Turkey Tracks: The Joy and Economy of a Roasted Chicken

Turkey Tracks:  May 4, 2018

The Joy and Economy of a Roasted Chicken

Every now and then I roast a chicken for myself.  I will start doing it more often as the last batch of broth I made from the carcass didn’t make me sick, and I do love soup so much.  (Food cooked a long time acquires loads of histamine, which does not work for me as it makes my mast cells make MORE histamine that my body can’t process.)

Look at this beauty!  I am loving adding peeled beets (easy with a carrot peeler and no more difficult after you cut off the top and bottom rough places) to the roasting mixture.

Roasted beets are dead sweet.  I stewed some collard greens to go with my meal–a Friday night special dinner just for ME.  I added the chicken neck to the pan to give the collards more flavor–and also used smashed garlic and some onions.  I sweated the onions a bit in duck fat before adding the collards and a little liquid.

I made some rice.  I keep this brand on hand–stopping at Trader Joe’s when I go to Portland to stock up.  This rice is organic, SPROUTED (which makes its nutrients more available to us), AND is a lovely mixture of varieties.  I can eat rice and quinoa these days, but don’t do it too often as I immediately put on weight.  Grains for me are a treat food.

Here’s the pot of rice ready to be cooked:

Here’s the amount of ginger and garlic I included:

And here is my dinner!!

I took the meat off the carcass and stored it–and had one leftover meals and two big salads with some of the breast meat.  I also froze a meal to take on my quilting retreat next week.  (I have to take my own food, which is great because then I have no worries about unwanted reactions.)

The carcass and all the roasted veggies from the pan (not the beets, though next time…) that I did not eat go into a stock pot and cook for no more than two hours.  Back before my histamine issue, I would have cooked this broth for 24 hours in a crock pot and still recommend that you do so.  Add some acid:  vinegar, lemon, wine.  Something.  And add salt to the broth–real salt, not the grocery store Morton’s fake salt.  These days we are reading a lot about tiny plastic bits in real salt dried from ocean water AND in bottled water, so maybe the salt that comes from old salt deposits is better???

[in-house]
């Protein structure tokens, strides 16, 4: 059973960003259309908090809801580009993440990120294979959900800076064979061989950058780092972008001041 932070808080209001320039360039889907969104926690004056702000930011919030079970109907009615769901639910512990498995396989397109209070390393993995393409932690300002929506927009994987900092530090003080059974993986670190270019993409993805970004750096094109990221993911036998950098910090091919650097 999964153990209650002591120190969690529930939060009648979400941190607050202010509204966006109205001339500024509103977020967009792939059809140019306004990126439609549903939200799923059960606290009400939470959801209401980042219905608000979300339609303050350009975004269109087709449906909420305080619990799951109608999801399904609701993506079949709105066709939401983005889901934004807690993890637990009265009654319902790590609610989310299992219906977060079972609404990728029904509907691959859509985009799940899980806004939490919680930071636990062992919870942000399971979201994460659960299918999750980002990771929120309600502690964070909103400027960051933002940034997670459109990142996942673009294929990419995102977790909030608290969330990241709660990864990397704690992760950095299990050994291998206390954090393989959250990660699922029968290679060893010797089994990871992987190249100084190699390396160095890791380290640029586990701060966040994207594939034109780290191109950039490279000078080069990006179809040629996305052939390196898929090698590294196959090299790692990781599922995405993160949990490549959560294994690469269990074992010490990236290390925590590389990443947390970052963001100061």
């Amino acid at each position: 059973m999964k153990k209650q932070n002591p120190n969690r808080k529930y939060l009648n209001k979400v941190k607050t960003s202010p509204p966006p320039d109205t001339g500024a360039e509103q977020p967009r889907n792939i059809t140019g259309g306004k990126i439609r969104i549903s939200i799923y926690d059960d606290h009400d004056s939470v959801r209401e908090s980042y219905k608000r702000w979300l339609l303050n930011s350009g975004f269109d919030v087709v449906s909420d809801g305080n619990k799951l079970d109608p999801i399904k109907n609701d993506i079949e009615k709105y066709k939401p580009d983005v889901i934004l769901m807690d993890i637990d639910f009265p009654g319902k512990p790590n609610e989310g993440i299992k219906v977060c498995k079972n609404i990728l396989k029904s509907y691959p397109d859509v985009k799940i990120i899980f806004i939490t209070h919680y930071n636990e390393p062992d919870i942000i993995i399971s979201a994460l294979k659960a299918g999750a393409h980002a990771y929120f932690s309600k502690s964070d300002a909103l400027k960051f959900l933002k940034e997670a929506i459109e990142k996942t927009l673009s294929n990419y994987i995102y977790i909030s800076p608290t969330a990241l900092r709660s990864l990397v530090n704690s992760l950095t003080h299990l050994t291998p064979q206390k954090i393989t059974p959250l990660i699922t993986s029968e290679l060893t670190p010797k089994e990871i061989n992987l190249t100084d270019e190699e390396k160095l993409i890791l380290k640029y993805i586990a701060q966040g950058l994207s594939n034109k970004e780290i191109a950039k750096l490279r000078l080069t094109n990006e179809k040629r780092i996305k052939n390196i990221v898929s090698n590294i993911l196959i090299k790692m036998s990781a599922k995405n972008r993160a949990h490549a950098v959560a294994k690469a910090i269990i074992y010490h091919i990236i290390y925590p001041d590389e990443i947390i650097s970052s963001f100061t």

I strain off the spent veggies and the bones.   This time I had about 12 cups, so divided into two batches and froze one.

Now I got out my HEAVY crust pan, put in some duck fat, and started sweating veggies.  I use what I have on hand, and I keep a lot of veggies on hand.  What you see here is yellow squash, carrots, onion, garlic/ginger, cauliflower, cabbage, and celery.  Along the way I added some dried herbs:  Penzey’s and dried mint from my garden.  The dried mint gives the soup a deep sweet note.  I order a variety of Penseys dried herb mixtures in the fall, and in the summer I add fresh herbs from my garden.  I also might add some of the basil I put down in oil last fall–still bright green beneath its layer of oil.  (There is an earlier blog post on how to do this–learned from Betsy Maislen.)

I added the meat of one-half of boneless chicken breast to the pot and froze the other half for the reserved frozen broth.

I poured in the stock (about 6 cups) and brought the veggies/meat to simmer.  Don’t overcook here–just until the veggies are getting tender.  Then I added the leftover collards and rice and just let them heat a few minutes.  Soggy, limp veggies in soup are ok, but I like them a big firmer.s  That’s why I only reheat soup I’m going to eat for a meal.  BUT, I also don’t let soup hang around the refrigerator for two reasons:  it grows histamines and the broth needs to be reheated on a regular basis.

Here’s my lunch!

No No Penny LOVES anything chicken and adores having a bit of the soup.  She, and Reynolds before her, knows when I am cooking chicken.  She smells it, she knows she will get some, and she anticipates her share as much as I do.  Would you want to eat two bowls of dried cereal with no milk–and nothing else–for the rest of your life?  No?  Well neither do dogs.

So, I got 5 meals from the roast chicken and 5 from the soup (with the addition of 1/2 chicken breast) AND I still have 6 cups of broth frozen.

I’d call that pretty darn good in the food economy planning.

Hope you think so too.

Finally, here is my favorite knife, which just came back from Acute Grinding and is sharp as can be.  A good knife makes short work of chopping veggies.  Every so often it is good to get knives sharpened by an expert.  It makes a world of difference.  Acute Grinding cut this knife a new edge, so now my sharpening will keep it sharp for a long time.



Author: louisaenright

I am passionate about whole, nutrient-dense foods, developing local markets, and strengthening communities.

Leave a Reply

Fill in your details below or click an icon to log in:

WordPress.com Logo

You are commenting using your WordPress.com account. Log Out /  Change )

Facebook photo

You are commenting using your Facebook account. Log Out /  Change )

Connecting to %s

%d bloggers like this: